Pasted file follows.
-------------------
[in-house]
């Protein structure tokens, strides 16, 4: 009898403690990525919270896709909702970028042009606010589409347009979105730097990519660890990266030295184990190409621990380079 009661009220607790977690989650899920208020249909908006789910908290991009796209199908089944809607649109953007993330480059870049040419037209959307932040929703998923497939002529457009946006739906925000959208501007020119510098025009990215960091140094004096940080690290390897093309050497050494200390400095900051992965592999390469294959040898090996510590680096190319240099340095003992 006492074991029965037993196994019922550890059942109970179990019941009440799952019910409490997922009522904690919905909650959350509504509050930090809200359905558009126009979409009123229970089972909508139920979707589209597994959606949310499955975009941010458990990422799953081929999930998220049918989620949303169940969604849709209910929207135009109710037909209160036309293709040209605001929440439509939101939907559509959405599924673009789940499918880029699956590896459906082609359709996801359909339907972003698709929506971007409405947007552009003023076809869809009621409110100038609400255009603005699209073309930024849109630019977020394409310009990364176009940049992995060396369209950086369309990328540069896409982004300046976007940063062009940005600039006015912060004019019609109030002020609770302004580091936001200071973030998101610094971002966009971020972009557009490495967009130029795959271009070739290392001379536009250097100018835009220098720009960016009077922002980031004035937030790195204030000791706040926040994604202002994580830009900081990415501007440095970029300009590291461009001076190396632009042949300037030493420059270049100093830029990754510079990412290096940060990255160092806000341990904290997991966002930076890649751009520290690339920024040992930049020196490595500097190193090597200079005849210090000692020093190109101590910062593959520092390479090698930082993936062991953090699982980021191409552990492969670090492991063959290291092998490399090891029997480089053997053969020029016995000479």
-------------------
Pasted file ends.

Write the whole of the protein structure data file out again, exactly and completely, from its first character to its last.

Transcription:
[in-house]
């Protein structure tokens, strides 16, 4: 009898403690990525919270896709909702970028042009606010589409347009979105730097990519660890990266030295184990190409621990380079 009661009220607790977690989650899920208020249909908006789910908290991009796209199908089944809607649109953007993330480059870049040419037209959307932040929703998923497939002529457009946006739906925000959208501007020119510098025009990215960091140094004096940080690290390897093309050497050494200390400095900051992965592999390469294959040898090996510590680096190319240099340095003992 006492074991029965037993196994019922550890059942109970179990019941009440799952019910409490997922009522904690919905909650959350509504509050930090809200359905558009126009979409009123229970089972909508139920979707589209597994959606949310499955975009941010458990990422799953081929999930998220049918989620949303169940969604849709209910929207135009109710037909209160036309293709040209605001929440439509939101939907559509959405599924673009789940499918880029699956590896459906082609359709996801359909339907972003698709929506971007409405947007552009003023076809869809009621409110100038609400255009603005699209073309930024849109630019977020394409310009990364176009940049992995060396369209950086369309990328540069896409982004300046976007940063062009940005600039006015912060004019019609109030002020609770302004580091936001200071973030998101610094971002966009971020972009557009490495967009130029795959271009070739290392001379536009250097100018835009220098720009960016009077922002980031004035937030790195204030000791706040926040994604202002994580830009900081990415501007440095970029300009590291461009001076190396632009042949300037030493420059270049100093830029990754510079990412290096940060990255160092806000341990904290997991966002930076890649751009520290690339920024040992930049020196490595500097190193090597200079005849210090000692020093190109101590910062593959520092390479090698930082993936062991953090699982980021191409552990492969670090492991063959290291092998490399090891029997480089053997053969020029016995000479």